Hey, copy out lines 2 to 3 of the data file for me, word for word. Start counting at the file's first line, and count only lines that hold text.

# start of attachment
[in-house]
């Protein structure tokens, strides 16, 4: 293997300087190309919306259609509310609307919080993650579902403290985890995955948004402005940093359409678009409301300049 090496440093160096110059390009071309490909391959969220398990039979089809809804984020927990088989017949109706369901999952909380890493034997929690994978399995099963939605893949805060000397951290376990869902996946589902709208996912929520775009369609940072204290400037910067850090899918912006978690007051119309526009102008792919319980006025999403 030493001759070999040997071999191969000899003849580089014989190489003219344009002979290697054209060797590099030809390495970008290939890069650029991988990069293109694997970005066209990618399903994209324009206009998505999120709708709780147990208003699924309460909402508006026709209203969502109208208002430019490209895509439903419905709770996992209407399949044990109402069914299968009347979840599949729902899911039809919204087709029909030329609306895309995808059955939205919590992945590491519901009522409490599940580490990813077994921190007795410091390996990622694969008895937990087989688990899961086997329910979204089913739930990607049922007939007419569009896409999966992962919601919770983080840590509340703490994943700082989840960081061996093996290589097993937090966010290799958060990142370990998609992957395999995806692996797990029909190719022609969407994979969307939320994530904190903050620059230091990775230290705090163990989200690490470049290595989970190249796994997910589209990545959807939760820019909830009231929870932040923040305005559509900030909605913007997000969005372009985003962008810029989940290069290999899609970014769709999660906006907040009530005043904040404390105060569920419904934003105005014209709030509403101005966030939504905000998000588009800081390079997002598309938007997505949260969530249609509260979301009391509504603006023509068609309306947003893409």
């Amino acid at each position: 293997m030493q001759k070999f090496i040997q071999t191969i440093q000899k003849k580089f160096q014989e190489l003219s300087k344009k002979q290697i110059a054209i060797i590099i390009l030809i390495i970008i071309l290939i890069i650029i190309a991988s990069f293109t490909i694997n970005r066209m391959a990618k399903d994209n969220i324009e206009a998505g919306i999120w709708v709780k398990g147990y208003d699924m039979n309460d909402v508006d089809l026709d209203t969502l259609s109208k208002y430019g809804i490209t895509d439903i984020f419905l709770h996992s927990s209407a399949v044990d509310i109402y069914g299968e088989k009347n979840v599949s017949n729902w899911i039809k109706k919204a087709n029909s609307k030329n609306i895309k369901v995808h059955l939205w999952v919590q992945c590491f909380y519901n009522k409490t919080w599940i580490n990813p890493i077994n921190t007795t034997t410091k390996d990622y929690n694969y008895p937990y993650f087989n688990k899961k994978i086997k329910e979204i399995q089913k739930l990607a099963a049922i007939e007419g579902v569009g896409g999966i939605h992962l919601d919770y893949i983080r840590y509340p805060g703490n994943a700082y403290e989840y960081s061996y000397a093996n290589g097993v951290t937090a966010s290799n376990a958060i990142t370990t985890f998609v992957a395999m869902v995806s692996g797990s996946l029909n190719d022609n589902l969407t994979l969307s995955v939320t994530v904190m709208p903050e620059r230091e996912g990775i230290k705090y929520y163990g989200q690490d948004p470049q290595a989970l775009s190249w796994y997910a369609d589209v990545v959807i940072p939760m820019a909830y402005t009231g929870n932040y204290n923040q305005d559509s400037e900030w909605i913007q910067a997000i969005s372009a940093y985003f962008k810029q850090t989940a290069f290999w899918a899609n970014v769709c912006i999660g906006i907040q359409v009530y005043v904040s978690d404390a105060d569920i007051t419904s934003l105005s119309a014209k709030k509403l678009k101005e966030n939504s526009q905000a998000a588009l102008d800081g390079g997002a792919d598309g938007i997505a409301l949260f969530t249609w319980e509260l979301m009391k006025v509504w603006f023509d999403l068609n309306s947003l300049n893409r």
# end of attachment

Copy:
């Protein structure tokens, strides 16, 4: 293997300087190309919306259609509310609307919080993650579902403290985890995955948004402005940093359409678009409301300049 090496440093160096110059390009071309490909391959969220398990039979089809809804984020927990088989017949109706369901999952909380890493034997929690994978399995099963939605893949805060000397951290376990869902996946589902709208996912929520775009369609940072204290400037910067850090899918912006978690007051119309526009102008792919319980006025999403 030493001759070999040997071999191969000899003849580089014989190489003219344009002979290697054209060797590099030809390495970008290939890069650029991988990069293109694997970005066209990618399903994209324009206009998505999120709708709780147990208003699924309460909402508006026709209203969502109208208002430019490209895509439903419905709770996992209407399949044990109402069914299968009347979840599949729902899911039809919204087709029909030329609306895309995808059955939205919590992945590491519901009522409490599940580490990813077994921190007795410091390996990622694969008895937990087989688990899961086997329910979204089913739930990607049922007939007419569009896409999966992962919601919770983080840590509340703490994943700082989840960081061996093996290589097993937090966010290799958060990142370990998609992957395999995806692996797990029909190719022609969407994979969307939320994530904190903050620059230091990775230290705090163990989200690490470049290595989970190249796994997910589209990545959807939760820019909830009231929870932040923040305005559509900030909605913007997000969005372009985003962008810029989940290069290999899609970014769709999660906006907040009530005043904040404390105060569920419904934003105005014209709030509403101005966030939504905000998000588009800081390079997002598309938007997505949260969530249609509260979301009391509504603006023509068609309306947003893409």
């Amino acid at each position: 293997m030493q001759k070999f090496i040997q071999t191969i440093q000899k003849k580089f160096q014989e190489l003219s300087k344009k002979q290697i110059a054209i060797i590099i390009l030809i390495i970008i071309l290939i890069i650029i190309a991988s990069f293109t490909i694997n970005r066209m391959a990618k399903d994209n969220i324009e206009a998505g919306i999120w709708v709780k398990g147990y208003d699924m039979n309460d909402v508006d089809l026709d209203t969502l259609s109208k208002y430019g809804i490209t895509d439903i984020f419905l709770h996992s927990s209407a399949v044990d509310i109402y069914g299968e088989k009347n979840v599949s017949n729902w899911i039809k109706k919204a087709n029909s609307k030329n609306i895309k369901v995808h059955l939205w999952v919590q992945c590491f909380y519901n009522k409490t919080w599940i580490n990813p890493i077994n921190t007795t034997t410091k390996d990622y929690n694969y008895p937990y993650f087989n688990k899961k994978i086997k329910e979204i399995q089913k739930l990607a099963a049922i007939e007419g579902v569009g896409g999966i939605h992962l919601d919770y893949i983080r840590y509340p805060g703490n994943a700082y403290e989840y960081s061996y000397a093996n290589g097993v951290t937090a966010s290799n376990a958060i990142t370990t985890f998609v992957a395999m869902v995806s692996g797990s996946l029909n190719d022609n589902l969407t994979l969307s995955v939320t994530v904190m709208p903050e620059r230091e996912g990775i230290k705090y929520y163990g989200q690490d948004p470049q290595a989970l775009s190249w796994y997910a369609d589209v990545v959807i940072p939760m820019a909830y402005t009231g929870n932040y204290n923040q305005d559509s400037e900030w909605i913007q910067a997000i969005s372009a940093y985003f962008k810029q850090t989940a290069f290999w899918a899609n970014v769709c912006i999660g906006i907040q359409v009530y005043v904040s978690d404390a105060d569920i007051t419904s934003l105005s119309a014209k709030k509403l678009k101005e966030n939504s526009q905000a998000a588009l102008d800081g390079g997002a792919d598309g938007i997505a409301l949260f969530t249609w319980e509260l979301m009391k006025v509504w603006f023509d999403l068609n309306s947003l300049n893409r």